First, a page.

Flowering Season: March or April to May or June and later.
Elevation: 4,000 to 6,000 feet (1,219 to 1,828 m)
Habitat Preferences: Hillsides and plains an in shallow, various soils, sandy-, gravelly-, hard- and clay, soils not too dry or too wet, parks and roadsides, open woods, open areas and prairies.
Recorded Range:Nothoscordum bivalve is native to the southern United States from Arizona to Virginia, south to Mexico and to South America including Peru, Uruguay, northeastern Argentina and central Chile.
U.S. Weed Information: No information available.
Invasive/Noxious Weed Information: No information available.
Wetland Indicator: In North America Nothoscordum bivalve has the following wetland designations: Arid West, FACU; Atlantic and Gulf Coastal Plain, FACU; Eastern Mountains and Piedmont, FACU; Great Plains, FACU; Midwest, FACU; Western Mountains, Valleys, and Coast, FACU.
FACU = Facultative Upland, usually occur in non-wetlands, but may occur in wetlands
Threatened/Endangered Information: In North America Nothoscordum bivalve is listed by the U.S. federal government or a state: - Indiana, crow-poison, listed as "Rare" - Ohio, false garlic, listed as "Threatened".
Genus Information: In North America there are 2 native and 3 non-native species and 4 accepted taxa overall for Nothoscordum. Worldwide, The Plant List includes 89 accepted species names and a further 32 scientific names of infraspecific rank for the genus.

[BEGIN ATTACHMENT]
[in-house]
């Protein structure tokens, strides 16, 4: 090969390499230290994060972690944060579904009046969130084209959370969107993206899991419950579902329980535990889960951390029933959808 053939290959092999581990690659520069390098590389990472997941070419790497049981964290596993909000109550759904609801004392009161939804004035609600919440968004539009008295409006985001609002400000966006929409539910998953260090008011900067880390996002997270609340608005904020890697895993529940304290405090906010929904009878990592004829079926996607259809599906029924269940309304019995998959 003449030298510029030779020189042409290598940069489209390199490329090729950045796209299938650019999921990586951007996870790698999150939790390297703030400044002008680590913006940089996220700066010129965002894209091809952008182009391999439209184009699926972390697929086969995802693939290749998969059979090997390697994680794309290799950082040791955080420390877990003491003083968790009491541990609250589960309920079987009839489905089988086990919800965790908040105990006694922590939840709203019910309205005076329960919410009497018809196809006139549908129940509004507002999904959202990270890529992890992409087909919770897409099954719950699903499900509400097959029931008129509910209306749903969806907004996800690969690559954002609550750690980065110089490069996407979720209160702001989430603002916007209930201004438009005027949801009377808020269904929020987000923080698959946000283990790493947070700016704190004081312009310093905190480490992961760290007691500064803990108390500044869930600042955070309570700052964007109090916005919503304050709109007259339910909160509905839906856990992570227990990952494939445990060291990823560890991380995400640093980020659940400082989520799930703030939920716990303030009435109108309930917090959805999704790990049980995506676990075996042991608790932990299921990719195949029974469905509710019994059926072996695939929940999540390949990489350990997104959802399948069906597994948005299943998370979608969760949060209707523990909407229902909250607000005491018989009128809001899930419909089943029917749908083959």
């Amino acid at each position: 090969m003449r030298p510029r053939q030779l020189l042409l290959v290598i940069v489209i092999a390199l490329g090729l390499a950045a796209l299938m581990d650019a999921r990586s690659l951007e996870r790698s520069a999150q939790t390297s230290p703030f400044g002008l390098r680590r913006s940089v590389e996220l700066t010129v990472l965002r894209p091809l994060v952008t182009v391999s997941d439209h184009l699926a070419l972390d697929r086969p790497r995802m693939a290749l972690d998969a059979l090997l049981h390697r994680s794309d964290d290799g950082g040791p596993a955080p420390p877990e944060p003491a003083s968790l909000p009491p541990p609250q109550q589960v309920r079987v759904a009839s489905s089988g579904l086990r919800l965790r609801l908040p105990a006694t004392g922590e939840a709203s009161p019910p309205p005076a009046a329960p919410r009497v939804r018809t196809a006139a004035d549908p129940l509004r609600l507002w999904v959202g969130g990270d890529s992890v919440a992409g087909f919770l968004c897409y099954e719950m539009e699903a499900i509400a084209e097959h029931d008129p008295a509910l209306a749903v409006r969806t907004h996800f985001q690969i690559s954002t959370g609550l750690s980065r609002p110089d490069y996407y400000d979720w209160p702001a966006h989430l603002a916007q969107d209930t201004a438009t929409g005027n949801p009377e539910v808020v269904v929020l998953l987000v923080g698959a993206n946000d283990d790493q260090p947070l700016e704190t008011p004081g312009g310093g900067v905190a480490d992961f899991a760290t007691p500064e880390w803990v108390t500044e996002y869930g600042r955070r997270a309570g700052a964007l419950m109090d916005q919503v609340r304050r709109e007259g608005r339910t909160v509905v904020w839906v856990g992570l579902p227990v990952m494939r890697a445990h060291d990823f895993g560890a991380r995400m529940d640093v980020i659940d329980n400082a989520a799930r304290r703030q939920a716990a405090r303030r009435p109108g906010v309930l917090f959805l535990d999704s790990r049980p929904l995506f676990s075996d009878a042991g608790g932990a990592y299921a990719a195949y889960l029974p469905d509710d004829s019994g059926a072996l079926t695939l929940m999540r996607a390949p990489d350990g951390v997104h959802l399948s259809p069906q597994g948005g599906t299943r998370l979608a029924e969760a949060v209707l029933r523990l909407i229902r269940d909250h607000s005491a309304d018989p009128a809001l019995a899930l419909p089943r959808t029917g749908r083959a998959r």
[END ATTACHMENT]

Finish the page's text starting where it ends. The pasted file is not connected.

In the Southwestern United States: Arizona has 2 native species of Nothoscordum, California has 0 native species (3 non-native), Nevada has 0 native species, New Mexico has 2 native species, Texas has 2 native species, Utah has 0 species. All data approximate and subject to revision.
Comments: The genus Nothoscordum is very similar to Allium but it has more than 2 ovules in each cell of the ovary and also in the absence of an onion like odor. Arizona's type species for Nothoscordum bivalve was collected by Jones in 1930 in Cochise County, Arizona near Rodeo, New Mexico.
Importance to Wildlife and Livestock
In south Texas, Nothoscordum bivalve, Crow Poison has low value for large mammals making up less than 5-10% of their diet. The same research indicates this species is infrequently used as cover.
The genus Nothoscordum is from the Greek words "nothos" meaning false and "skordon" meaning garlic, a common name is False Garlic. The genus Nothoscordum was published by Karl Sigismund Kunth in 1843. The species epithet "bivalve" meaning two valves.